Intellia Therapeutics (NTLA -1.37%) and CRISPR Therapeutics (CRSP -1.07%) are pioneers in developing CRISPR gene-editing therapies. In this Motley Fool Live video recorded on Nov. 10, 2021, Motley Fool contributors Keith Speights and Brian Orelli address a viewer's question about a potentially major safety risk that both of these companies face.
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Keith Speights: The next question, Brian, Mark asked a question concerning potential technical risks posed by double-stranded breaks made in DNA specifically as related to Intellia Therapeutics, also is CRISPR Therapeutics at risk? What's your take on this?
Brian Orelli: I guess this is a question about whether CRISPR, the technique, makes a break at the site of where it's supposed to, based on the sequence that you put into the CRISPR. Then it makes a break and then it gets put back together and that creates a mutation.
Usually, CRISPR is most useful for knocking out a gene. If you make a mutation and then now the gene longer works. Like for instance, there are CRISPR Therapeutics drug for beta-thalassemia and sickle cell disease, knocks out the gene that represses fetal hemoglobin. By knocking that out, then you express fetal hemoglobin and then that helps the patients since they are lacking adult hemoglobin.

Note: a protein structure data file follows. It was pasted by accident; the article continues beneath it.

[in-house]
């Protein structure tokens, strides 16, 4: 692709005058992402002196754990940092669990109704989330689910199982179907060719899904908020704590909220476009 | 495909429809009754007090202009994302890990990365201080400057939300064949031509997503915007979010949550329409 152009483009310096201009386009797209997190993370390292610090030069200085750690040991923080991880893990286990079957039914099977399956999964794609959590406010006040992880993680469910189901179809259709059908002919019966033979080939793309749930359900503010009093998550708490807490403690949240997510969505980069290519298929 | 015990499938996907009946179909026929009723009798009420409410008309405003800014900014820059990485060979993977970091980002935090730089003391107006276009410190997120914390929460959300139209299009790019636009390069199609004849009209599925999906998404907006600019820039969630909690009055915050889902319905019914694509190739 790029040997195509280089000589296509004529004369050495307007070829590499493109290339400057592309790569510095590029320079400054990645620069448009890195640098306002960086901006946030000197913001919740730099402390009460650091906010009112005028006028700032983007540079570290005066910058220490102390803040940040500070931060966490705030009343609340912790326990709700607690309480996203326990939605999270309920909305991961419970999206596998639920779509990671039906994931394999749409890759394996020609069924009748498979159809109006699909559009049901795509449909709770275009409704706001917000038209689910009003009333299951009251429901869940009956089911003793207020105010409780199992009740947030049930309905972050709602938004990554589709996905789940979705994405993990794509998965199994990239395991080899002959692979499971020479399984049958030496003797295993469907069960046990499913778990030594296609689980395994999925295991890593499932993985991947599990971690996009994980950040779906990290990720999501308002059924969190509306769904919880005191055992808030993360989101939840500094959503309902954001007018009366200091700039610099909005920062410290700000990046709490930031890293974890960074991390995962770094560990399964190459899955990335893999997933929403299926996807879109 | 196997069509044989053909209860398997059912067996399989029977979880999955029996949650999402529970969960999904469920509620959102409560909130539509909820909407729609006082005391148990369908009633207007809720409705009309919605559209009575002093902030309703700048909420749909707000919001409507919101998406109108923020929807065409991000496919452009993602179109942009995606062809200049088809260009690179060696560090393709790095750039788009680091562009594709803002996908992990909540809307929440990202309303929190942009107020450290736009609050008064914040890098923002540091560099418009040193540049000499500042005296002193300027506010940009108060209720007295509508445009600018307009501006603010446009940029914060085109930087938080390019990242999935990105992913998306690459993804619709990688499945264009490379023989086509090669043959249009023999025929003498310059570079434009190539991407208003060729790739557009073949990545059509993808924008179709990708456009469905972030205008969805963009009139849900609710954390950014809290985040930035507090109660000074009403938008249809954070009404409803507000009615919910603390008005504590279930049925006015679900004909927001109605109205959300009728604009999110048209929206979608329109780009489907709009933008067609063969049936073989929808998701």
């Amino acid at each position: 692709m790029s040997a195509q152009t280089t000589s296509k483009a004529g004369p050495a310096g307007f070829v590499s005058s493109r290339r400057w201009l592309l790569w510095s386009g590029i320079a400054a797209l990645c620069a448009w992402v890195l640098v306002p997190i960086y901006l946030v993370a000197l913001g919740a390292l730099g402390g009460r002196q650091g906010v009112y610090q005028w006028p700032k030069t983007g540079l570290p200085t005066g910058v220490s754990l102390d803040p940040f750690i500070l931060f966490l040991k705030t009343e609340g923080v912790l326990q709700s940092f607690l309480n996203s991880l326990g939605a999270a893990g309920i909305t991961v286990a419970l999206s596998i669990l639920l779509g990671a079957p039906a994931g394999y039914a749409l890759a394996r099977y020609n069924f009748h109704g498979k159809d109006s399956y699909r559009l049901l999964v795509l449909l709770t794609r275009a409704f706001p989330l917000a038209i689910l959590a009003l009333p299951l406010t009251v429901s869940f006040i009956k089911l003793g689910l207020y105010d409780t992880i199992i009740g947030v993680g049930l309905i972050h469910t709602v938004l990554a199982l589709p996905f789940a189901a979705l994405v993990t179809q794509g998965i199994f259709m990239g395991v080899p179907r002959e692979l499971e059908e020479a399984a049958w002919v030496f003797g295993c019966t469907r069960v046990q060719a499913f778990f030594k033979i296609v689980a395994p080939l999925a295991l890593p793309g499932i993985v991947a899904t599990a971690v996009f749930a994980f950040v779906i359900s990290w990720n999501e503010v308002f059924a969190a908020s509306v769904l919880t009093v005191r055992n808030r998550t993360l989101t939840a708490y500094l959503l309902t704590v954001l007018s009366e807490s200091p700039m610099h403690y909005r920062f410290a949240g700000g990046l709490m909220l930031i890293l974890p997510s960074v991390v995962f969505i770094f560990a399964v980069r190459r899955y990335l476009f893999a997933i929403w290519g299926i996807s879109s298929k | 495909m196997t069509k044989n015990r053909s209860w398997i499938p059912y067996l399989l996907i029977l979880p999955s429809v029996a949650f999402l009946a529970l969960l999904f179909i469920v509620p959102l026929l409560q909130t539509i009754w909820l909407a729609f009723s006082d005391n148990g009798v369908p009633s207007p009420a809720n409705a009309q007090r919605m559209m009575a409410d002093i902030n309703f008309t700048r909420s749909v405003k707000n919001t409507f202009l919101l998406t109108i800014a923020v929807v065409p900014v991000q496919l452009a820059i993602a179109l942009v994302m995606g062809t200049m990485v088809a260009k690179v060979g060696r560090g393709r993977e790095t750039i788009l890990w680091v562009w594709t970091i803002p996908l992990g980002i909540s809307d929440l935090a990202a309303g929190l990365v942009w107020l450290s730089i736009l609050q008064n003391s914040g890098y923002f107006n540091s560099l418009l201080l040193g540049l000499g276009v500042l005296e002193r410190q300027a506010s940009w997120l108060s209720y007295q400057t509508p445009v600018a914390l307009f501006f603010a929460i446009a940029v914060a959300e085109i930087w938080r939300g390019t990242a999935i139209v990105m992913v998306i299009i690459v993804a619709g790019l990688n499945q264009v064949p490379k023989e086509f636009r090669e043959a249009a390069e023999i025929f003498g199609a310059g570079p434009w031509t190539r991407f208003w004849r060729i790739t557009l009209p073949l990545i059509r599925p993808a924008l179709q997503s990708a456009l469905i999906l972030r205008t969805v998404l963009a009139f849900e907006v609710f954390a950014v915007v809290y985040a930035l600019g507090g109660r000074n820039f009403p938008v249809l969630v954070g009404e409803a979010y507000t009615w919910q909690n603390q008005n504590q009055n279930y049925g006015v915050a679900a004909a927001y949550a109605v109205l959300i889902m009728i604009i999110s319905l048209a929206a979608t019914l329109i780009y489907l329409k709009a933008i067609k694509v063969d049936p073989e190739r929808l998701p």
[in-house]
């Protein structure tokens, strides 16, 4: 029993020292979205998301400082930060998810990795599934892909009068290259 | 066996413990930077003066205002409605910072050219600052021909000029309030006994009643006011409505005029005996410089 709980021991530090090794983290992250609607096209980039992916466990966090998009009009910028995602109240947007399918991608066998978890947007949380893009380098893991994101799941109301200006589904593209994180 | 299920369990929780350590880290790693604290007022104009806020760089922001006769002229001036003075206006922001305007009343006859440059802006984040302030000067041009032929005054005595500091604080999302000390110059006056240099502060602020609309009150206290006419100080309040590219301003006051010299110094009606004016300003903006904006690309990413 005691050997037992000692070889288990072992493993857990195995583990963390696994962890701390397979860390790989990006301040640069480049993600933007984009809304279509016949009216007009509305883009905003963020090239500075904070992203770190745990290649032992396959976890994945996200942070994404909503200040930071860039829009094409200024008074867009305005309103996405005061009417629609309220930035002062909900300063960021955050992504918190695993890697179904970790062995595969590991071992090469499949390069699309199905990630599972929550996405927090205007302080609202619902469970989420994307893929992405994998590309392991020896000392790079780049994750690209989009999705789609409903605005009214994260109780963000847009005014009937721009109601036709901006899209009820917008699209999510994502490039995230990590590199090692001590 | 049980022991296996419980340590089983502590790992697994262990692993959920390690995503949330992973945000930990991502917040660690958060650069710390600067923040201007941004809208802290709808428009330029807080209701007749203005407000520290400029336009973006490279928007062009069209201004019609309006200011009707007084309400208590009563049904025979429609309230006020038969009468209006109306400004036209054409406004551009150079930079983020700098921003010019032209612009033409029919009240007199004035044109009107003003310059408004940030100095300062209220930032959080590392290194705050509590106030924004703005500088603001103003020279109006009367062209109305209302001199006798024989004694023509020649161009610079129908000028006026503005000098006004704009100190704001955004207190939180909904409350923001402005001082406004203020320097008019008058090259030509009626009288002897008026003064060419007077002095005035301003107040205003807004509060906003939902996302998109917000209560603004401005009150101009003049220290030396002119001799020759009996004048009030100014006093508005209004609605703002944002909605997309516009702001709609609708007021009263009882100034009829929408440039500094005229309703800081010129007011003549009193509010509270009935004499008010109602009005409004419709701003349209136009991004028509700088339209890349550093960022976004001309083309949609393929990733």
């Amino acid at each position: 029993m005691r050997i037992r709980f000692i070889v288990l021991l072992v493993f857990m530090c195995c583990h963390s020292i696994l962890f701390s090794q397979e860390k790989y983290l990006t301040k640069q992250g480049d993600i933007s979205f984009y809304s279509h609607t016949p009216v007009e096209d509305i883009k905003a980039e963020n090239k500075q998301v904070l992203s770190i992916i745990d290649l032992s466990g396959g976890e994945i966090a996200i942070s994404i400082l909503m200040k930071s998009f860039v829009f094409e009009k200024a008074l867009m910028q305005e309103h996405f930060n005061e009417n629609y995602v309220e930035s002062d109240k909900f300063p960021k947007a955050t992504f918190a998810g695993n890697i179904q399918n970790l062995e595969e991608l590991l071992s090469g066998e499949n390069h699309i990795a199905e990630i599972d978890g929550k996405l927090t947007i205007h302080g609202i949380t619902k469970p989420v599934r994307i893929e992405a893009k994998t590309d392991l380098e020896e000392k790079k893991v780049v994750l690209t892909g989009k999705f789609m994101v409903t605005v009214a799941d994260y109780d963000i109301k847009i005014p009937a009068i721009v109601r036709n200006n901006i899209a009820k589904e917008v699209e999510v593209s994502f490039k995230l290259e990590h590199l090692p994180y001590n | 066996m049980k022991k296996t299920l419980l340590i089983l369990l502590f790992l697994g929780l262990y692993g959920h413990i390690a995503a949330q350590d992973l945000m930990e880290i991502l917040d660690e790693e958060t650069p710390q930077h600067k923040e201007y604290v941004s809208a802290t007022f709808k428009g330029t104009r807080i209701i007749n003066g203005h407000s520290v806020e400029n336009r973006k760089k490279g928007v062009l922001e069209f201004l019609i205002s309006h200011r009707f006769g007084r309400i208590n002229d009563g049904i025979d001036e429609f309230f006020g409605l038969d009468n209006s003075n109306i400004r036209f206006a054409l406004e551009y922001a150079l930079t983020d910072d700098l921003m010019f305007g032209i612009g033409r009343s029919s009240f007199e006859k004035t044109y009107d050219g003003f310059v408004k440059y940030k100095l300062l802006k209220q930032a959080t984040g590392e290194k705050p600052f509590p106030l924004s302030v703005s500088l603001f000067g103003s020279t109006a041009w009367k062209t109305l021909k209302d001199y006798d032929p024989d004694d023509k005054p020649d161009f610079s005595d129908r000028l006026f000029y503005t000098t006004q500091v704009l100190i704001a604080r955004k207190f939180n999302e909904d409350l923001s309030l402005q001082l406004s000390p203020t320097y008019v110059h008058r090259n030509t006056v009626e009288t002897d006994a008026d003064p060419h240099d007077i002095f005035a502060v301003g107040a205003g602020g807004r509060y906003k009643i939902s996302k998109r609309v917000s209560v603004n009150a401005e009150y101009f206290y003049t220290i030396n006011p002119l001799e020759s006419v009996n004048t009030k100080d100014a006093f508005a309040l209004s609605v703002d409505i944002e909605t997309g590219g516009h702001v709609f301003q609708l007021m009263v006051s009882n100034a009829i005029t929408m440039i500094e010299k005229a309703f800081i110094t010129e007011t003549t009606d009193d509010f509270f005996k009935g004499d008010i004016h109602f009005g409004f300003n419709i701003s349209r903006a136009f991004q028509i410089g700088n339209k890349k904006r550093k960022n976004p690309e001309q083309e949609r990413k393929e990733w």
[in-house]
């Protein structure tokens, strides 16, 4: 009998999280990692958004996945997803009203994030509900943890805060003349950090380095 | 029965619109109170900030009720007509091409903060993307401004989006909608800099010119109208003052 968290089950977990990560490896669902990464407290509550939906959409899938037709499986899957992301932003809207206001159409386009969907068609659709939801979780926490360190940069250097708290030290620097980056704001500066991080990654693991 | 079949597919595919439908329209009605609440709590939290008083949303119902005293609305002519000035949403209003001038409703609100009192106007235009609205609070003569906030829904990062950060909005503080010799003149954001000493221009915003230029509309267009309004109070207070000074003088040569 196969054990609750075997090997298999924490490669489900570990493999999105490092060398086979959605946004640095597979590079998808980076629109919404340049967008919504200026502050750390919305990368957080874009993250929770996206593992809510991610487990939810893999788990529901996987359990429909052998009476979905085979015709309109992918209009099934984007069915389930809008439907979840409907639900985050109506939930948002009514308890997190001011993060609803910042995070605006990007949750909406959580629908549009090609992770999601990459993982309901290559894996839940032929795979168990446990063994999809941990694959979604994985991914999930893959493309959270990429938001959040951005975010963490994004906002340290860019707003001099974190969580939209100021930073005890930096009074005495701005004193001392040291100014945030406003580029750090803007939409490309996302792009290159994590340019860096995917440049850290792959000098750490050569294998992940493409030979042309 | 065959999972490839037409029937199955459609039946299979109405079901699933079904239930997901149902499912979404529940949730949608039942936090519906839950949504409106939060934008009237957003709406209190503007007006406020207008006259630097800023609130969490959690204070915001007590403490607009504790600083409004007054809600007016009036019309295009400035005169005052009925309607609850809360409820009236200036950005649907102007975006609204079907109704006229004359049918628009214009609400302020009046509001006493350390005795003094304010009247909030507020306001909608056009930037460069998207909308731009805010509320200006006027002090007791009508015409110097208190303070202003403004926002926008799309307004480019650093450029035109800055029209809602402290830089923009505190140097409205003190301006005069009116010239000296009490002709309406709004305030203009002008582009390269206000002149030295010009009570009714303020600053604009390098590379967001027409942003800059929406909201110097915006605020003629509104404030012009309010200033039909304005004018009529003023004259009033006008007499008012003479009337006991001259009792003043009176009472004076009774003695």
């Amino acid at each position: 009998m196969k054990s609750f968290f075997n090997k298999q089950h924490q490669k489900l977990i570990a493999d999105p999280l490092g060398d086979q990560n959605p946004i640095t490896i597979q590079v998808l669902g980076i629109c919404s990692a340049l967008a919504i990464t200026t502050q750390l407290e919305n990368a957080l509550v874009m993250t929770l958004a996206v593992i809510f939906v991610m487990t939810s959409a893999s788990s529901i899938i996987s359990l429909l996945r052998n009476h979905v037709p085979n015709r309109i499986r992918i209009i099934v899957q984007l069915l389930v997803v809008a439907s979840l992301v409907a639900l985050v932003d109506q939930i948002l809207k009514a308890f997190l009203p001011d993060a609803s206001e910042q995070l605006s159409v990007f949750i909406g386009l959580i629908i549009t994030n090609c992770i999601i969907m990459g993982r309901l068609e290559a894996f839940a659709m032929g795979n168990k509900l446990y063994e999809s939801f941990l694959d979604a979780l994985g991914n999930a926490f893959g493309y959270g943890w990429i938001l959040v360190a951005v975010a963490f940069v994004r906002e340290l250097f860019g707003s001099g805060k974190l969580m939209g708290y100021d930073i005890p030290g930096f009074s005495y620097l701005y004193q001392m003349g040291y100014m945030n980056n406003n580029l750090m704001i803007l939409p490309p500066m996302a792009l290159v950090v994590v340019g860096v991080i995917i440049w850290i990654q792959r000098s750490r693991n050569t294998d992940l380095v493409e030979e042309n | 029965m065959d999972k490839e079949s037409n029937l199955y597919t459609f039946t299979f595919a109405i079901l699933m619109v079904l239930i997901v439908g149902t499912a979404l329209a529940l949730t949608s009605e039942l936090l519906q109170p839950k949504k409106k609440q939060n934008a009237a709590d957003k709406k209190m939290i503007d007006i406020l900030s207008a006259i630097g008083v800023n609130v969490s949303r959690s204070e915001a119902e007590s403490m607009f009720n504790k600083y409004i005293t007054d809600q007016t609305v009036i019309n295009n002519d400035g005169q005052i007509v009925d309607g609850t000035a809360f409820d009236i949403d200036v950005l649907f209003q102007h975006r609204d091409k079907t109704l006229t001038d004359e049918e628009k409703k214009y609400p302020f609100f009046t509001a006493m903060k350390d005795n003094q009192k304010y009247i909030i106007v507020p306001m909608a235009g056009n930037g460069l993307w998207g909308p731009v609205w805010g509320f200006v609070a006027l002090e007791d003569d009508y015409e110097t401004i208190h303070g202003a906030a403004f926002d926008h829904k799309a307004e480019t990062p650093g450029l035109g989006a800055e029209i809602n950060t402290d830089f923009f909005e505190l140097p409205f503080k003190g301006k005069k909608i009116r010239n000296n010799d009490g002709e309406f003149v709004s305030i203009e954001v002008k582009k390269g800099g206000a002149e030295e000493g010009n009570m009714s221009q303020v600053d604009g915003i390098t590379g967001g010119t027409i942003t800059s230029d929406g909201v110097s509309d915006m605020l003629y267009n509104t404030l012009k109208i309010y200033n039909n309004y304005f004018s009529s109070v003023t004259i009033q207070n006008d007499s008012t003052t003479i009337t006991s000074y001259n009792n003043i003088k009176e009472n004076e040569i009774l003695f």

The issue, I think, is probably not necessarily at that site, but it can also potentially make mutations at other sites. I think that's a risk of CRISPR, and they have to go through and make sure that the number of additional mutations that they're making is minimal.
The gene therapy companies have the same issues on the DNA that you put in for gene therapy to express a protein, can potentially integrate into some places. That can cause potential to cause cancers and stuff like that. I think it's definitely a risk, and the fact that we've only had a few patients, probably makes it harder.
Keith Speights: Yeah. To my knowledge, Brian, so far, neither Intellia nor CRISPR Therapeutics have reported significant issues with this. I'm not aware of any anyway.
Brian Orelli: Right, but they've only added a few patients, too, so we don't know.
Keith Speights: Right, it's still early.
Brian Orelli: I think it's a little hard to know exactly what the rate might be until you get into the hundreds of patients or even more if it's a low likelihood.